Rongomai School - 10/10/2014

Findings

Rongomai School has transformed its curriculum to cater more effectively for students’ interests and build on their strengths. Positive developments have been well led by the principal with the support of an enthusiastic board. Teachers are well supported by senior leaders to improve learning outcomes for students.

ERO is likely to carry out the next review in three years.

1 Background and Context

What is the background and context for this school’s review?

Rongomai School caters for students from Years 1 to 6. At the time of ERO’s education review in November 2012, school systems, including leadership practices in the school, were not supporting students to reach their potential. ERO’s decision to monitor and support the school’s development through a longitudinal review process began in March 2013.

In April 2013, a new principal was appointed to lead the school in its next phase of development. He and the board have been strategic in restructuring roles and responsibilities, and supporting teachers to improve teaching and learning in the school. An action plan was formed to guide development in these areas. Regular communications between ERO, the board of trustees and senior leaders have focused on the school’s progress in addressing the agreed concerns identified in the February 2013 ERO report.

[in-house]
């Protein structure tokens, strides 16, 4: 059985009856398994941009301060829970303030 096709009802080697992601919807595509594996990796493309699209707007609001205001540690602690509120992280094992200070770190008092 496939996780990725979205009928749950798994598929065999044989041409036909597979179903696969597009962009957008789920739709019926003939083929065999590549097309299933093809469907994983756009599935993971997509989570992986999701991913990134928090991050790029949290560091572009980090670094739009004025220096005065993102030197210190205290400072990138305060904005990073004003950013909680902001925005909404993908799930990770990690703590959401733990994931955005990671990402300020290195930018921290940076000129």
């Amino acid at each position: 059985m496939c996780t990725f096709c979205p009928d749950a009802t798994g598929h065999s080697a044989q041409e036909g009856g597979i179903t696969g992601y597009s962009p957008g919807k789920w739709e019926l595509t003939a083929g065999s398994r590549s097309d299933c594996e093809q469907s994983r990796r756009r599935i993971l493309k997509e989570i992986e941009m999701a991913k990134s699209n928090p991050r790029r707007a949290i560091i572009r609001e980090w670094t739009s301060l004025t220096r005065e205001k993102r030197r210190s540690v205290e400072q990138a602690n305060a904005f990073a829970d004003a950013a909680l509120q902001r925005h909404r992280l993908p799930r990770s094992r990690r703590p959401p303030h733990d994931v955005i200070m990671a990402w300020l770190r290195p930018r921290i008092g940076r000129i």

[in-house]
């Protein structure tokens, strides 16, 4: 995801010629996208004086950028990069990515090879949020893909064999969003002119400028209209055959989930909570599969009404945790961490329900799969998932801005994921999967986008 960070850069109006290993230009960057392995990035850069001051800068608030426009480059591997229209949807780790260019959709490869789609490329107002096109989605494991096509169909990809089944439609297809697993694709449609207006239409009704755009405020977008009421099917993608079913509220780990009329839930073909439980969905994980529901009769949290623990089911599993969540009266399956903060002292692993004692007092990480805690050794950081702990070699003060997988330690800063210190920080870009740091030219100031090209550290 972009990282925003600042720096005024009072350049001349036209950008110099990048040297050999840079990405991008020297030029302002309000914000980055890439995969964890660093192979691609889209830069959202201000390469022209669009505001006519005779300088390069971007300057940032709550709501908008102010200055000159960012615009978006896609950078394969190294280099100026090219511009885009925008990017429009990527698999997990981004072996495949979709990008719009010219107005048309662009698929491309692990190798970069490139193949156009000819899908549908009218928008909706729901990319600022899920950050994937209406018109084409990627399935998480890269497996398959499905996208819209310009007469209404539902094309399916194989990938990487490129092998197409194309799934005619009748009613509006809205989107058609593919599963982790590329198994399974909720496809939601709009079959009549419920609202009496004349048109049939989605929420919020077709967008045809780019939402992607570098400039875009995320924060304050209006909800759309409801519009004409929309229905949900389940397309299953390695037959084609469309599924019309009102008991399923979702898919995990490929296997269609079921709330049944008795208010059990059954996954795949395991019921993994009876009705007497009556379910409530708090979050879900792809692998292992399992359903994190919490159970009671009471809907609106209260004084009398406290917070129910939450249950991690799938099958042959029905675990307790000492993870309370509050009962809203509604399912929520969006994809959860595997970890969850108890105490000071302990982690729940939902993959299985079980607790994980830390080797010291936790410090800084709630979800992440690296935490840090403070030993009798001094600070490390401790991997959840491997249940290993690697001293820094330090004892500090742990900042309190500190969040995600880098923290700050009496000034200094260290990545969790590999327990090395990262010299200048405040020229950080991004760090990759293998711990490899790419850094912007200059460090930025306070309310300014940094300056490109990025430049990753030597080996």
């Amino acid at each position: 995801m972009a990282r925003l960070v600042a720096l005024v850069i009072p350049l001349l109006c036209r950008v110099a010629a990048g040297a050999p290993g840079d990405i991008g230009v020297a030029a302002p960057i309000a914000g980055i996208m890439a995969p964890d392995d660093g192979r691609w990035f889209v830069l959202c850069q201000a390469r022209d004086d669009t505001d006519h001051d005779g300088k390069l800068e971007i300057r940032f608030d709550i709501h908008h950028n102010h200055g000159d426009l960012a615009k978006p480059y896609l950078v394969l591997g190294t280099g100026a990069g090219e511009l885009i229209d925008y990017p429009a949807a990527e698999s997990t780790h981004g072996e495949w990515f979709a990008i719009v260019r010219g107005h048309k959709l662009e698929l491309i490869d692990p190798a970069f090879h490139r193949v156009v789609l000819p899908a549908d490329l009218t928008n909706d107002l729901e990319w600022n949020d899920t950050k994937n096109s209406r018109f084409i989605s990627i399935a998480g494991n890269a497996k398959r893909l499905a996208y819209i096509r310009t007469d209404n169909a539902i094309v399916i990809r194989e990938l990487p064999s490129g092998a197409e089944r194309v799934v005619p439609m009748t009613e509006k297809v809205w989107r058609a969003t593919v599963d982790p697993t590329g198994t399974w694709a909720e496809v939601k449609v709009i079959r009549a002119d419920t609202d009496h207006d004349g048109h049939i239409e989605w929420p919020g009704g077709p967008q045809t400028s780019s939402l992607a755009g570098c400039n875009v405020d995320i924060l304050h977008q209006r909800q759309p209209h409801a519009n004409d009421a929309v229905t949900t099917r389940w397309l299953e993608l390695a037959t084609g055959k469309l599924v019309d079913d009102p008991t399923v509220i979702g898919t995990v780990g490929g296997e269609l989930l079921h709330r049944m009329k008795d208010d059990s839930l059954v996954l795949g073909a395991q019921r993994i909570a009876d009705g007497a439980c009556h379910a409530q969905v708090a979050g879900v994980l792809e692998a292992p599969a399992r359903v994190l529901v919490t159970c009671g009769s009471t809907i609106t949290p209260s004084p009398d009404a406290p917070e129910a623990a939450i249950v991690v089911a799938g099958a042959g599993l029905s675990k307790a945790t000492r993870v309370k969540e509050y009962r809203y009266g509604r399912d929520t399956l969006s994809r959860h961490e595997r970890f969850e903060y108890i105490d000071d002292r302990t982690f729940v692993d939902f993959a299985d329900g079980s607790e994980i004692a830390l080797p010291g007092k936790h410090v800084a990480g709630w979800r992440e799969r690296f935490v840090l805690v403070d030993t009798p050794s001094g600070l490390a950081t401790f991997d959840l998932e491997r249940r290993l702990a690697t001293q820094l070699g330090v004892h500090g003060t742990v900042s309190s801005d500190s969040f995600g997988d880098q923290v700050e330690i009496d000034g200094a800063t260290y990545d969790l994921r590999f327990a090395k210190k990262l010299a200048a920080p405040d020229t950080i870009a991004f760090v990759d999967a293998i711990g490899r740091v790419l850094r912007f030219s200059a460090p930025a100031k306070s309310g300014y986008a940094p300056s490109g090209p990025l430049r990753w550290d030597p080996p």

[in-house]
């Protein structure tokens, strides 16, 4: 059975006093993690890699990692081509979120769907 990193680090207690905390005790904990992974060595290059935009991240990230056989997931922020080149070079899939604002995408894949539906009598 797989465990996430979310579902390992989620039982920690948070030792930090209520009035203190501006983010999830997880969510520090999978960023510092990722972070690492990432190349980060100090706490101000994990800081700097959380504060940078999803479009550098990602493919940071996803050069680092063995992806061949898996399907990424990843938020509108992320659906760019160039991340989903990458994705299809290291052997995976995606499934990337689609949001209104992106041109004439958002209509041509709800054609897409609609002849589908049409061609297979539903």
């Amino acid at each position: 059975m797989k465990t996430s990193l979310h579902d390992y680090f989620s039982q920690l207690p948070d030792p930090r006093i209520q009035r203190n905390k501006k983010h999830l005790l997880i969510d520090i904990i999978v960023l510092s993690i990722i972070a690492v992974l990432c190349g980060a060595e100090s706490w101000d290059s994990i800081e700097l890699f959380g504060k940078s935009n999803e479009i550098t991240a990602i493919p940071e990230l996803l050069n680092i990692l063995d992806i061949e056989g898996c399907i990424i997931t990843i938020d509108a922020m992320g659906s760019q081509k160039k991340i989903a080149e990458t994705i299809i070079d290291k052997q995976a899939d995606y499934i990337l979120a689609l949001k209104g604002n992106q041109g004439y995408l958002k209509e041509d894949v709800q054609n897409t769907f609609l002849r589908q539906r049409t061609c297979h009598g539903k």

The board, senior leaders and staff have a commitment to ongoing school improvement.

2 Review and Development

How effectively is the school addressing its priorities for review and development?

Priorities identified for review and development

The school and ERO agreed that the following priorities for review and development were:

  • strengthening student learning: engagement, progress and achievement
  • improving teaching effectiveness
  • developing leadership and management
  • enhancing school governance
  • promoting a safe and inclusive school culture.

Progress

Since ERO’s 2012 review, the board, senior leaders and staff have focused on developing and implementing strategies for improving student outcomes. With support from the Ministry of Education, the school has developed effective processes for making improvements. The school’s new learning approach, ‘torohu rawa (unlimited potential)’, reflecting high expectations and a stronger focus on learning, has had positive outcomes for students.

Increased attendance levels and greater student engagement in learning are contributing to improvements in student achievement. Students have become more confident to talk about what they are learning and how they can develop their abilities. The curriculum has become more flexible and responsive to students’ strengths, interests, home languages and cultural identity.